Segment reporting – not so fast, aggregation fiends!

The IASB sheds more light on a key aspect of IFRS 8

Converting to IFRS didn’t create too many difficulties for most Canadian companies in the area of segment reporting, because the main points of IFRS 8 are much the same as those in old Canadian GAAP standard CICA 1701: they both build on the same premise of identifying operating segments based on the information provided internally to the “chief operating decision-maker”. As with anything though, it’s possible to think of areas where differences could have arisen. For example, IFRS 8 allows aggregating two or more operating segments into a single operating segment if aggregation is consistent with the standard’s core principle (which doesn’t say much in itself), if the segments have similar economic characteristics, and if the segments are similar in each of five respects: the nature of their products and services; the nature of their production processes; the type or class of customer for their products and services; the methods used to distribute their products or provide their services; and if applicable, the nature of their regulatory environments. CICA 1701 contained a similar stipulation: however, in the early days of putting that standard into practice, it became clear these words made it too easy for preparers to justify aggregating essentially dissimilar segments; in particular because of the vagueness of what might constitute “similar economic characteristics.”

Remembering old Canadian GAAP

The old Emerging Issues Committee consequently addressed this in EIC Abstract 115, reaching a consensus that two operating segments didn’t have similar economic characteristics unless they exhibited similar long-term financial performance, including similar long-term average gross margins and sales trends; alternatively, if two segments didn’t share a past history of similar long-term financial performance, EIC-115 required identifying a change in economic characteristics of one of the segments that led to similar gross margins and sales trends in the current year, along with evidence, including budgets supported by appropriate analyses, that this similarity would continue in the future. The EIC added that where gross margin wasn’t reported internally as a measure of financial performance, operating segments would be considered to exhibit similar long-term financial performance if long-term sales trends were similar and other key financial measurements (e.g., return on assets, levels of capital investments, operating cash flows) used by the chief operating decision maker didn’t present contrary evidence. All of this made it much more difficult to justify aggregation based merely on some broad assertion of two segments having similar economic characteristics.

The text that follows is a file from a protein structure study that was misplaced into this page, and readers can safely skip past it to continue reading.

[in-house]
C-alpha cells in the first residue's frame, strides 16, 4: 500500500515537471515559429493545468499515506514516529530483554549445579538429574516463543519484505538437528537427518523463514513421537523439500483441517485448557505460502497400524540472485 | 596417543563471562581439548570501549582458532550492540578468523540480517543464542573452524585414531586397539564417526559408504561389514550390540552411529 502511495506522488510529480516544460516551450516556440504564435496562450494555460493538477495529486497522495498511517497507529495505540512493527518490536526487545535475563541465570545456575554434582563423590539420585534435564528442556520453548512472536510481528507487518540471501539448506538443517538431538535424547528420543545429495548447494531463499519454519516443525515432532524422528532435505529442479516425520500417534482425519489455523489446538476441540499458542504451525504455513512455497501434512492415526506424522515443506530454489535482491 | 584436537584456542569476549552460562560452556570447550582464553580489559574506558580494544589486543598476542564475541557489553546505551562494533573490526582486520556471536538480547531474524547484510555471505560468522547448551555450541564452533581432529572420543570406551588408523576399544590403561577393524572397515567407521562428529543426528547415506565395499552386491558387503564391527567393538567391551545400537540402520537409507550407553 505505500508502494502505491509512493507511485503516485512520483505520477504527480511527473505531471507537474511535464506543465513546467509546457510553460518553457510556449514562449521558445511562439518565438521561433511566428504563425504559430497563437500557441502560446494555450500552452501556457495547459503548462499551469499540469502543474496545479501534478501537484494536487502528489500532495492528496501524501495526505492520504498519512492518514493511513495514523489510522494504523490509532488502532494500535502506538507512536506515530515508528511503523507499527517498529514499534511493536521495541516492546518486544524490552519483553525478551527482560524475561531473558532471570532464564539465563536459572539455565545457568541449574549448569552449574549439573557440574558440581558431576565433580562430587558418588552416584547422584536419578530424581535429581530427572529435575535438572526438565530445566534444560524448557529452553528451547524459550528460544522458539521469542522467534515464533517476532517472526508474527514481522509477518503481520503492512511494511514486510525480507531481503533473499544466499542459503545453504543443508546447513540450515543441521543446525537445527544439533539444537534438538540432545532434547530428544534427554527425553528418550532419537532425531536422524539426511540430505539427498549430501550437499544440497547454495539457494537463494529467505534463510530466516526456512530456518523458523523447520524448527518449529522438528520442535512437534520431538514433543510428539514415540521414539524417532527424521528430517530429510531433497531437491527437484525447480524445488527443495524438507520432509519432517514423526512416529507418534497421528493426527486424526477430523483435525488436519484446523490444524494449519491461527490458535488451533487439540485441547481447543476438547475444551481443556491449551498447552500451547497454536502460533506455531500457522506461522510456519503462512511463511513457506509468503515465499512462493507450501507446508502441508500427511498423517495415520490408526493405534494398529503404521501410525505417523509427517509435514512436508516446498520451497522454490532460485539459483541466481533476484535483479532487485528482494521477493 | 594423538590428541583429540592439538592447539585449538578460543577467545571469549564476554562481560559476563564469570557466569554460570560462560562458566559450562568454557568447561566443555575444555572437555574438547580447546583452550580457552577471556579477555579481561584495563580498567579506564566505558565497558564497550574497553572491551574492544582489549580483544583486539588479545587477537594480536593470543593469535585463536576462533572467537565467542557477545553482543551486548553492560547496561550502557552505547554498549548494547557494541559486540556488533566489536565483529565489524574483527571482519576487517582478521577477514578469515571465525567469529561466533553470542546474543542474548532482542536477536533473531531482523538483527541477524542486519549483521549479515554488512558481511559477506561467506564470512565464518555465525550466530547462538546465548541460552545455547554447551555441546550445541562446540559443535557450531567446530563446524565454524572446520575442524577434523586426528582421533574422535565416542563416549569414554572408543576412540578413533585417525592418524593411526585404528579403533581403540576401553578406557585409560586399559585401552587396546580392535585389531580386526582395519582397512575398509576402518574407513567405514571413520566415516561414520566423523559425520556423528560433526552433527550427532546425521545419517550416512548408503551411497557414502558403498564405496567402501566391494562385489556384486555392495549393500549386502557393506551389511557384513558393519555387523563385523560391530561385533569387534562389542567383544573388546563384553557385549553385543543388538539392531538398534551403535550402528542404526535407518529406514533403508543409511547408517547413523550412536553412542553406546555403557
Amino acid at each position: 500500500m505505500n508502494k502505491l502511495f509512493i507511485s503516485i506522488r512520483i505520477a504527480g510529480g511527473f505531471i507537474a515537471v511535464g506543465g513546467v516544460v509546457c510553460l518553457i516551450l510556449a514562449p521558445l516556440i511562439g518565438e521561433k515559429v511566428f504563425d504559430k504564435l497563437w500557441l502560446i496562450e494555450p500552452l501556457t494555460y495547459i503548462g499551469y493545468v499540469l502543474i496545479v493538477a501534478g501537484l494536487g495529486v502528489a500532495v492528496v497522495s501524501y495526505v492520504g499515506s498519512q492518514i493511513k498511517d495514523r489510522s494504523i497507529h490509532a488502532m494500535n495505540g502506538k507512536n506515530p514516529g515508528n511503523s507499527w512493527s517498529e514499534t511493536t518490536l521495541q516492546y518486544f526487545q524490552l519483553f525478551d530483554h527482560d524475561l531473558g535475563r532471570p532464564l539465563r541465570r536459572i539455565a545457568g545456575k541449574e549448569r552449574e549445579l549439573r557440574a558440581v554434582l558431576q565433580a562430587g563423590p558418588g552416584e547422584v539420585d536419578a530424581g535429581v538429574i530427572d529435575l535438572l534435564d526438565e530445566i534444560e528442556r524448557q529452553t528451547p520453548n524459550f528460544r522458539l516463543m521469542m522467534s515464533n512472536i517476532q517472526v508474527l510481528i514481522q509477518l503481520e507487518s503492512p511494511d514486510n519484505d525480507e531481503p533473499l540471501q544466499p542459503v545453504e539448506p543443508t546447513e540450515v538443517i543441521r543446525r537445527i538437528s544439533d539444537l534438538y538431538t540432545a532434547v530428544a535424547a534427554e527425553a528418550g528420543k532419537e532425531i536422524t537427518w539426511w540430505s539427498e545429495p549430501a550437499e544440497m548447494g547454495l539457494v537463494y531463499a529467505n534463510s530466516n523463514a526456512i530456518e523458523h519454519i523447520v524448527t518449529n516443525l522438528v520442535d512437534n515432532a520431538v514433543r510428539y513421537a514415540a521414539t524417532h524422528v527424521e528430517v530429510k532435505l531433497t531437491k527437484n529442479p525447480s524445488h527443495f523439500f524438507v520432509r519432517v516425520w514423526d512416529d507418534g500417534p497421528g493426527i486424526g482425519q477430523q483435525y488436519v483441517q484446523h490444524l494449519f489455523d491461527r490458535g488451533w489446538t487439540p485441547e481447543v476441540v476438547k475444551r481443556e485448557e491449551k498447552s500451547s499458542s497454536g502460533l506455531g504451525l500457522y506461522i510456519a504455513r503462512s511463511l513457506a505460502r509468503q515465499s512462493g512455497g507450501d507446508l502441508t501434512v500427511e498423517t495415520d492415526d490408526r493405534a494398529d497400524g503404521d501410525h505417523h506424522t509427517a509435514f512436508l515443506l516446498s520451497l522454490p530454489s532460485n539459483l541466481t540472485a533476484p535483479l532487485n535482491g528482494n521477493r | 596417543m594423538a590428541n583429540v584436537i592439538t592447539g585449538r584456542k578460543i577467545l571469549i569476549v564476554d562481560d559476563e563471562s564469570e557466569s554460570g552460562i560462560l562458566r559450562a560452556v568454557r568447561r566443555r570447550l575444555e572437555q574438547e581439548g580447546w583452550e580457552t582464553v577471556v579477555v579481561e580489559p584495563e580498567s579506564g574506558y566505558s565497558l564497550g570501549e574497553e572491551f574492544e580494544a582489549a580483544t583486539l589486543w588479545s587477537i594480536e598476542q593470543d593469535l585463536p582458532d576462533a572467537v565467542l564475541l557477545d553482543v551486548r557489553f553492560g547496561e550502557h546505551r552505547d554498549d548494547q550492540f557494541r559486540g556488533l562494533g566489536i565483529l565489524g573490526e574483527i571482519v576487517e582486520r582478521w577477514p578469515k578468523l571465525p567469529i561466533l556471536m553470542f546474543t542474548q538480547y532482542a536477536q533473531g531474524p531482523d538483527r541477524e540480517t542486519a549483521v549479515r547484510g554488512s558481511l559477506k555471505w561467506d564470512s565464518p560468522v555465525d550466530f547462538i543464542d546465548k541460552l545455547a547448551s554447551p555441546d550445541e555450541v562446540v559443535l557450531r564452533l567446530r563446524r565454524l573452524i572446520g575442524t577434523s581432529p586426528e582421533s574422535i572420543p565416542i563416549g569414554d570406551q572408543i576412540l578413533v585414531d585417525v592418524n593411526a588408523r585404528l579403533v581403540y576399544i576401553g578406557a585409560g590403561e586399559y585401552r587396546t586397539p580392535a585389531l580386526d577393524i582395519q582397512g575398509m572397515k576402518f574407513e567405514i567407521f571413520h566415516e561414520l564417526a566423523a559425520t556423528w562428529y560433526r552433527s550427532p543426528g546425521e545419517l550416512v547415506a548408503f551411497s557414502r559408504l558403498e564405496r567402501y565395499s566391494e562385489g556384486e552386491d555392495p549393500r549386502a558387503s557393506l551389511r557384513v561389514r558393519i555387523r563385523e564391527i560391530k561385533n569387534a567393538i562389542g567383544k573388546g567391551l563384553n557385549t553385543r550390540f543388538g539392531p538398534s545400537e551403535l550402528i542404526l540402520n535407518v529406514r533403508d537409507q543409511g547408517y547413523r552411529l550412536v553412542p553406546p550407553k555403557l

More clarity about aggregation

IFRS doesn’t have an equivalent to EIC-115 though, allowing at least a possibility that some companies might have tried to revert back to a broader concept of what it takes to justify aggregation. Someone told me this happened with some companies, although I never came across any cases directly. Even if a particular entity reports fewer segments under IFRS than it did under Canadian GAAP, without any obvious change having taken place in the business, it’s always possible there’s another reason for it: maybe for instance the entity amended its internal reporting practices at the same time, so that the chief operating decision maker is now reviewing the organization at a higher level of detail (there’s always been some artificiality to this aspect of the standard).

The IASB’s recent Annual Improvements to IFRSs: 2010-2012 cycle, doesn’t go as far as EIC-115 did, but it does stir this up a bit by introducing a new requirement to disclose “the judgements made by management in applying the aggregation criteria in paragraph 12. This includes a brief description of the operating segments that have been aggregated in this way and the economic indicators that have been assessed in determining that the aggregated operating segments share similar economic characteristics.” The accompanying basis for conclusions doesn’t explain the rationale too much, beyond noting that the Board “thinks that including a disclosure requirement in paragraph 22 would provide users of financial statements with an understanding of the judgements made by management on how (and the reasons why) operating segments have been aggregated.” But even if investors gain some incrementally greater understanding of the other aggregated segments that lie beneath the surface, it’s hard to see what they could practically do with that information. It’s hard not to think the main beneficiaries might be regulators, using this new disclosure as a potential red flag for segments that maybe shouldn’t have been aggregated in the first place. In other words, if any Canadian companies did indeed do anything different in this area on adopting IFRS, the story may not necessarily be over yet.

More IFRS 8 tidying

By the way, the annual improvements also bring in another amendment to IFRS 8, to state that a reconciliation of the total of the reportable segments’ assets to the entity’s assets is only disclosed if a measure of segment assets is regularly provided to the chief operating decision maker, and not otherwise – that is, a preparer doesn’t need to create a measure of segment assets for disclosure purposes alone. This was already clear enough from other parts of the standard, but the amendment removes a slight inconsistency.

The opinions expressed are solely those of the author

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